Surely, if we are to take this conceptual Code of Practice to its logical and seminal conclusion, then there is only one possible course of action:


ALL recordings must be done in exactly the same hall. It will be The Concert Hall.

These recording sessions will be attended by an audience numbering not more nor less the exact same number of people.

The audience will be identically clothed at all times, and their exact weights will be identical at all times. For ease of repetition, the precise same persons should be used, and their weight, density of bone and fatty tissue mass measured and controlled.

The hall will be hermetically sealed and environmentally controlled so that the precise same humidity and temperature is evenly distrubuted and maintained throughout every recording.

Only one conductor, ever, will be allowed to lead this orchestra. He will be allowed only to lead from the original score, with no deviation from the notation or dynamics originally envisaged by the composer.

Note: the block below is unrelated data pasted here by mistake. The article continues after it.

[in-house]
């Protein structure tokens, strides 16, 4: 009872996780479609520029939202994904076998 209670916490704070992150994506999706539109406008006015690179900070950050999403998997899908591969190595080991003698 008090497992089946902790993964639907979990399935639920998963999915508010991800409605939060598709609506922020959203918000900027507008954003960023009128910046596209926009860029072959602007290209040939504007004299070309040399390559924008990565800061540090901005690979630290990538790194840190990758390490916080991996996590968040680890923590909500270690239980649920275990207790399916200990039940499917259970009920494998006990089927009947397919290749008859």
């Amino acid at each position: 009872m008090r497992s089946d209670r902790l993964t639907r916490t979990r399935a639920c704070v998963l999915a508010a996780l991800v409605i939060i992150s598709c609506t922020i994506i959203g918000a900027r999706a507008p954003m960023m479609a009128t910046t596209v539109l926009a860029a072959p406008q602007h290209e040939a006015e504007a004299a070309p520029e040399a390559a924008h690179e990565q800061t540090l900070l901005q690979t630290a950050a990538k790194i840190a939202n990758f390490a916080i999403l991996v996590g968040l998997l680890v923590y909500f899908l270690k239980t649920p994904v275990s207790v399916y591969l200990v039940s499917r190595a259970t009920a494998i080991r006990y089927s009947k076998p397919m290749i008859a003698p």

Where the composer is unavailable for comment upon notation and dynamics due to being terminally inconvenienced or other such poor excuses, the Committee For The Correct Way To Perform Gounod will meet in quorate to agree upon the Correct Way.

Henceforth, only one orchestra will be employed worldwide, and the self-same players will be cryogenically frozen between performances to ensure the closest possible replication of playing style and ability.

All recordings will be captured purely by two microphones, of identical manufacture, and they will be of identical age at the time of recording - so these will be precision built at the predestined time prior to recording.

No recording engineer will be permitted within 1000 miles of the building, their input being deemed inadmissable and redundant. The same single stereo recording device will be utilised, solely operating on Hyper-DVD-Ultra-SACD-Blue-Mega-Ray-28squillionhertz-format.


Postscript:


Only Permitted Listeners will be allowed to purchase the finished recordings. These will be chosen post interview by the Committee For The Correct Way To Listen, meeting in quorate.